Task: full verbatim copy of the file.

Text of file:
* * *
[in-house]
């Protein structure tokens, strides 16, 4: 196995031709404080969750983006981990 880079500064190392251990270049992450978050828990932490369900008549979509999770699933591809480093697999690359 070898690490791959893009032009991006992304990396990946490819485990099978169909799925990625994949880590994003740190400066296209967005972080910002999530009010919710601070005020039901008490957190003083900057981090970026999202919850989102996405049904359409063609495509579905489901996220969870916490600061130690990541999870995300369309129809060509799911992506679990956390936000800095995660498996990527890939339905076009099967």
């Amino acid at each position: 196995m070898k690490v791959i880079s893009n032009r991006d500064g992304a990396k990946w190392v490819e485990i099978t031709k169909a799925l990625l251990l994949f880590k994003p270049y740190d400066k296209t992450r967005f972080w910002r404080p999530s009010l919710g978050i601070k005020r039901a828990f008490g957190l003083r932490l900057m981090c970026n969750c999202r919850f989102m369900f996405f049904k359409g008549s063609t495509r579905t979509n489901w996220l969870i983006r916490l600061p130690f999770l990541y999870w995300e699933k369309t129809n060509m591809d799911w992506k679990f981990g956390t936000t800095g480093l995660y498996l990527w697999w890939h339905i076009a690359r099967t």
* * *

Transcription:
[in-house]
């Protein structure tokens, strides 16, 4: 196995031709404080969750983006981990 880079500064190392251990270049992450978050828990932490369900008549979509999770699933591809480093697999690359 070898690490791959893009032009991006992304990396990946490819485990099978169909799925990625994949880590994003740190400066296209967005972080910002999530009010919710601070005020039901008490957190003083900057981090970026999202919850989102996405049904359409063609495509579905489901996220969870916490600061130690990541999870995300369309129809060509799911992506679990956390936000800095995660498996990527890939339905076009099967």
């Amino acid at each position: 196995m070898k690490v791959i880079s893009n032009r991006d500064g992304a990396k990946w190392v490819e485990i099978t031709k169909a799925l990625l251990l994949f880590k994003p270049y740190d400066k296209t992450r967005f972080w910002r404080p999530s009010l919710g978050i601070k005020r039901a828990f008490g957190l003083r932490l900057m981090c970026n969750c999202r919850f989102m369900f996405f049904k359409g008549s063609t495509r579905t979509n489901w996220l969870i983006r916490l600061p130690f999770l990541y999870w995300e699933k369309t129809n060509m591809d799911w992506k679990f981990g956390t936000t800095g480093l995660y498996l990527w697999w890939h339905i076009a690359r099967t």